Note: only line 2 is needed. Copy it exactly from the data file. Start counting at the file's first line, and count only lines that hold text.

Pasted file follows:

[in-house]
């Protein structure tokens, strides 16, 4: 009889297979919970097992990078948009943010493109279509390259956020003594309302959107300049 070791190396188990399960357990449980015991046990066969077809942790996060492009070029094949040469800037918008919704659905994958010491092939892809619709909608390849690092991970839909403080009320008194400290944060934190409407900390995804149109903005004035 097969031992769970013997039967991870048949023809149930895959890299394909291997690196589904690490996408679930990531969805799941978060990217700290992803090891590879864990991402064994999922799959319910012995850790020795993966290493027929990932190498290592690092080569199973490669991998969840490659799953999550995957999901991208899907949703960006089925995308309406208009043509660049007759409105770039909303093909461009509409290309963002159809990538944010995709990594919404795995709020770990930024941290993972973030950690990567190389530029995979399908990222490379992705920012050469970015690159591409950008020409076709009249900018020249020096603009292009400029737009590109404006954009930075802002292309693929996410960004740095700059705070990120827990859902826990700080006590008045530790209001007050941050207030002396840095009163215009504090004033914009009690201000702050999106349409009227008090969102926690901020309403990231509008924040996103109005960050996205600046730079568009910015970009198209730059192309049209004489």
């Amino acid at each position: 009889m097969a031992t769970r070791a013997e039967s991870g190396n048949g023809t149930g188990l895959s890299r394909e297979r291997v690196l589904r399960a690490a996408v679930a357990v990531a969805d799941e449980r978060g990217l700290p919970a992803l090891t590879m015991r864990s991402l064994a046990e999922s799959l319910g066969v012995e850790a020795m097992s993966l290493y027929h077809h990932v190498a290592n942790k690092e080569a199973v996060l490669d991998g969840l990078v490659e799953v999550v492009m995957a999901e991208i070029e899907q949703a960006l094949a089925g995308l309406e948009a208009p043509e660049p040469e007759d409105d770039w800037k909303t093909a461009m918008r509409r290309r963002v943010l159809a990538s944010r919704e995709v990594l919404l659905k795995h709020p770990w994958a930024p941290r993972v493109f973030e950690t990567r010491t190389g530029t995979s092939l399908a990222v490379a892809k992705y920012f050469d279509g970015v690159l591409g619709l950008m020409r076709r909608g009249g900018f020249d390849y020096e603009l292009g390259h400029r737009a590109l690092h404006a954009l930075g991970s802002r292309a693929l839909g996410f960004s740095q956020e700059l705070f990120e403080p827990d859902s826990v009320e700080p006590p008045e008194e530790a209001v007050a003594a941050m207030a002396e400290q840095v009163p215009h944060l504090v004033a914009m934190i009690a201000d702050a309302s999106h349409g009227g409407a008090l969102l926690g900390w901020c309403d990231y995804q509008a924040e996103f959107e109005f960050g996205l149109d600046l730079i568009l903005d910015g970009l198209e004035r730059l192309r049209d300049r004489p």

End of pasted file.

């Protein structure tokens, strides 16, 4: 009889297979919970097992990078948009943010493109279509390259956020003594309302959107300049 070791190396188990399960357990449980015991046990066969077809942790996060492009070029094949040469800037918008919704659905994958010491092939892809619709909608390849690092991970839909403080009320008194400290944060934190409407900390995804149109903005004035 097969031992769970013997039967991870048949023809149930895959890299394909291997690196589904690490996408679930990531969805799941978060990217700290992803090891590879864990991402064994999922799959319910012995850790020795993966290493027929990932190498290592690092080569199973490669991998969840490659799953999550995957999901991208899907949703960006089925995308309406208009043509660049007759409105770039909303093909461009509409290309963002159809990538944010995709990594919404795995709020770990930024941290993972973030950690990567190389530029995979399908990222490379992705920012050469970015690159591409950008020409076709009249900018020249020096603009292009400029737009590109404006954009930075802002292309693929996410960004740095700059705070990120827990859902826990700080006590008045530790209001007050941050207030002396840095009163215009504090004033914009009690201000702050999106349409009227008090969102926690901020309403990231509008924040996103109005960050996205600046730079568009910015970009198209730059192309049209004489």